Children at a school in Havana. When most developing countries are struggling to achieve universal primary education, Cuba appears close to achieving universal high school and post-school education.-ALEX TEHRANI/ GAMMA-LIAISON

Such a rapid rate of progress in education creates the human resources needed to make a huge difference to a range of social development indicators. Access to health and education in Cuba are among the best in the world. With 62,624 practising doctors at the end of 1997, or a physician for every 176 of its inhabitants, access to medical services compares with the best in the world. These doctors are supported with an institutional network consisting of 280 hospitals and 442 polyclinics which offer 80,528 hospital beds or close to 7.5 beds for every 1,000 inhabitants. Not surprisingly, achievement on the health front has been remarkable. With a birth rate of 13.8 per thousand, an infant mortality rate of 7.2 per thousand live births and life expectancy of 75 years, Cuba ranks among the front-runners in the public health area.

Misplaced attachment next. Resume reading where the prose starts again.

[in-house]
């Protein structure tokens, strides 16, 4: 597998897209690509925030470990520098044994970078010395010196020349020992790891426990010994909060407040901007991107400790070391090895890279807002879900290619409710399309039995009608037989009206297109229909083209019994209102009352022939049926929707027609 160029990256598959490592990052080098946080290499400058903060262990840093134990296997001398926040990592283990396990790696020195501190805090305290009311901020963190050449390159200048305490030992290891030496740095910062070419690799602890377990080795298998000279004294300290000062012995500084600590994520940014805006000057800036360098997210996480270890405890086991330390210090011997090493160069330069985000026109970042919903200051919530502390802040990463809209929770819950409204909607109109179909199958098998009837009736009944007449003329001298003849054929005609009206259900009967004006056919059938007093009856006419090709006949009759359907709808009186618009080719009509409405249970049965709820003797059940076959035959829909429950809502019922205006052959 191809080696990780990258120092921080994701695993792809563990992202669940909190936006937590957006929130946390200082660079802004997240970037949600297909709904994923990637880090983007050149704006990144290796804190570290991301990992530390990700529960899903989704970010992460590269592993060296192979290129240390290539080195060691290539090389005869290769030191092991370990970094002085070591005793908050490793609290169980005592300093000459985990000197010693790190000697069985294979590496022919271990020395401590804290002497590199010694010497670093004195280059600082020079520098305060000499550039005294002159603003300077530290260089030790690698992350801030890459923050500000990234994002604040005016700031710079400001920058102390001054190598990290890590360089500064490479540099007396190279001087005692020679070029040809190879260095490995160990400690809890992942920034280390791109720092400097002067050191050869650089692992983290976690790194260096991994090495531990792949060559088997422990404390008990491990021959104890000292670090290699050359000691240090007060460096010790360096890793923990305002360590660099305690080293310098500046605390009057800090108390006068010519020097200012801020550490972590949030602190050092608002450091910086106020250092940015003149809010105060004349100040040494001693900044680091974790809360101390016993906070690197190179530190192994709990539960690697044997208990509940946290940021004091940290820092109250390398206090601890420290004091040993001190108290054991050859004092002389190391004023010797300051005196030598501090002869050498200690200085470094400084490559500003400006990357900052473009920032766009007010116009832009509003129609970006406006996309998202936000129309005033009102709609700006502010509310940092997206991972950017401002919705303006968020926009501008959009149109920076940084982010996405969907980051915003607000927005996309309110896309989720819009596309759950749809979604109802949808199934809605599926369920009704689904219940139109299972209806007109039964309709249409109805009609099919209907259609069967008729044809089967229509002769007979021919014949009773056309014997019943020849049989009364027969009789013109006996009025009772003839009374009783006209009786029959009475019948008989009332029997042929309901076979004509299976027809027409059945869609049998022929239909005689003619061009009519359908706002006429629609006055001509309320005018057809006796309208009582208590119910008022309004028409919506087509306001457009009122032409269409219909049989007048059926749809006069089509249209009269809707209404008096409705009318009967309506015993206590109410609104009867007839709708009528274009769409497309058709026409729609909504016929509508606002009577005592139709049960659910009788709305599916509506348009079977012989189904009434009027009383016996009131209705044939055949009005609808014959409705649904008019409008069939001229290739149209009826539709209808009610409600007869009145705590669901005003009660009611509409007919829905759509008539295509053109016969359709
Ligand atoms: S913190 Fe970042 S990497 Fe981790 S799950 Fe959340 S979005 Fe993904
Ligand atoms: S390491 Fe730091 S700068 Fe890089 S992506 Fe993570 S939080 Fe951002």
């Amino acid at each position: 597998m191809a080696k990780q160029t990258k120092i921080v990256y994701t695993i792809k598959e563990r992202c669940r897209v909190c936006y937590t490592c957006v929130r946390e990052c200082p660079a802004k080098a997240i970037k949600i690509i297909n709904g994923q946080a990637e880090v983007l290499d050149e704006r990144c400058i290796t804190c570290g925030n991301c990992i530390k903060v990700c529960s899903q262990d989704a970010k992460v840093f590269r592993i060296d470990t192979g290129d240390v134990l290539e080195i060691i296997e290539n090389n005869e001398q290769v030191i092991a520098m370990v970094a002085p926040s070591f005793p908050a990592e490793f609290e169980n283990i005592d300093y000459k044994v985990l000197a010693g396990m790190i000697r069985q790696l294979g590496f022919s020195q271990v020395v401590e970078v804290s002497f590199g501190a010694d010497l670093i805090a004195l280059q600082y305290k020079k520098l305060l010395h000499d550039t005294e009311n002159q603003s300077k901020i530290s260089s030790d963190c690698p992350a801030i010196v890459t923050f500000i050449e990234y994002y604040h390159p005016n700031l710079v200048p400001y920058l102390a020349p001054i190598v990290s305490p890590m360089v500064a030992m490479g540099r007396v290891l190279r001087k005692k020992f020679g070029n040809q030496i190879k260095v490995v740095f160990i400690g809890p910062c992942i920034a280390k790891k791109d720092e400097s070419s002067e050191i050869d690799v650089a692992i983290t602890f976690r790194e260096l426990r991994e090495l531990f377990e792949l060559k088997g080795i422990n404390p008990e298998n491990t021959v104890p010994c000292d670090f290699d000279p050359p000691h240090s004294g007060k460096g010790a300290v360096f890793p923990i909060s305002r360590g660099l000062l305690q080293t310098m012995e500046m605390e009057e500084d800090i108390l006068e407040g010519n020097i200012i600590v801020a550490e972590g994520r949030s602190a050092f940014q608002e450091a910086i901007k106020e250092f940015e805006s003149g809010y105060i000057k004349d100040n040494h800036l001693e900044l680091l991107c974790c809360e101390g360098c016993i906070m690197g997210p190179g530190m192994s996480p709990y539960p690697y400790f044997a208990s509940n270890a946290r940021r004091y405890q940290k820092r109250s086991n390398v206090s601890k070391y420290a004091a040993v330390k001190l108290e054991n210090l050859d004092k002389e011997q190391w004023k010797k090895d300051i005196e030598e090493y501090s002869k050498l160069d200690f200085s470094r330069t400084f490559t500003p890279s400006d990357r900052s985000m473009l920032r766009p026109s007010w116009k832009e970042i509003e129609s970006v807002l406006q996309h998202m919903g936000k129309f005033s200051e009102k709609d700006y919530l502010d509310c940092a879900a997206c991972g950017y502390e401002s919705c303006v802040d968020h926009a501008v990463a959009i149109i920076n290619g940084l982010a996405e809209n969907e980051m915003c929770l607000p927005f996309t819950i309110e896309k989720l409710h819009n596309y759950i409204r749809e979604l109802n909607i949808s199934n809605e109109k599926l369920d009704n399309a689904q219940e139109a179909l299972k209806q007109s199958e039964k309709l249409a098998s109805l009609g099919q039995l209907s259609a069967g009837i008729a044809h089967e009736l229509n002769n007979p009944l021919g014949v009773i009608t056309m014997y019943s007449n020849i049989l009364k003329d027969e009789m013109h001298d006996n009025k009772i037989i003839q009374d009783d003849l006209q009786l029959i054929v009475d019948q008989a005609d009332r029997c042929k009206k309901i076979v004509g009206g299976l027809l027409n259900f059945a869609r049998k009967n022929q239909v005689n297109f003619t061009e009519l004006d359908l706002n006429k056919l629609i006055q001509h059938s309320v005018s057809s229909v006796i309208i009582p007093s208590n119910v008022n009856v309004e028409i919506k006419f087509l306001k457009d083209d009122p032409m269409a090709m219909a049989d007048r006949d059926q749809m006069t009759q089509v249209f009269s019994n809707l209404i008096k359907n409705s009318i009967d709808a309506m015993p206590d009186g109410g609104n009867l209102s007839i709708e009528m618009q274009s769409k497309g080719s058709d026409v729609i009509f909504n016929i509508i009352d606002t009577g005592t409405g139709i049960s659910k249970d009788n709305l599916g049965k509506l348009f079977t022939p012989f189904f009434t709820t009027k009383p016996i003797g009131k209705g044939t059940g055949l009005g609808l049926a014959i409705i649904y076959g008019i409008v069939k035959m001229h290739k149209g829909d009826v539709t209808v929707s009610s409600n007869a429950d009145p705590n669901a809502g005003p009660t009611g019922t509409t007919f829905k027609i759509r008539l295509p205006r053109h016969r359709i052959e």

On the educational front as well, a highly qualified population implies better services. Cuba has a cadre of professors and teachers exceeding a quarter of a million in number, which allows it to field one teaching professional for every 42 of its inhabitants. In practice, at the school level there are an average of just 13 students per teacher at the primary level, 11 at the middle school level and 4.8 at the high school level.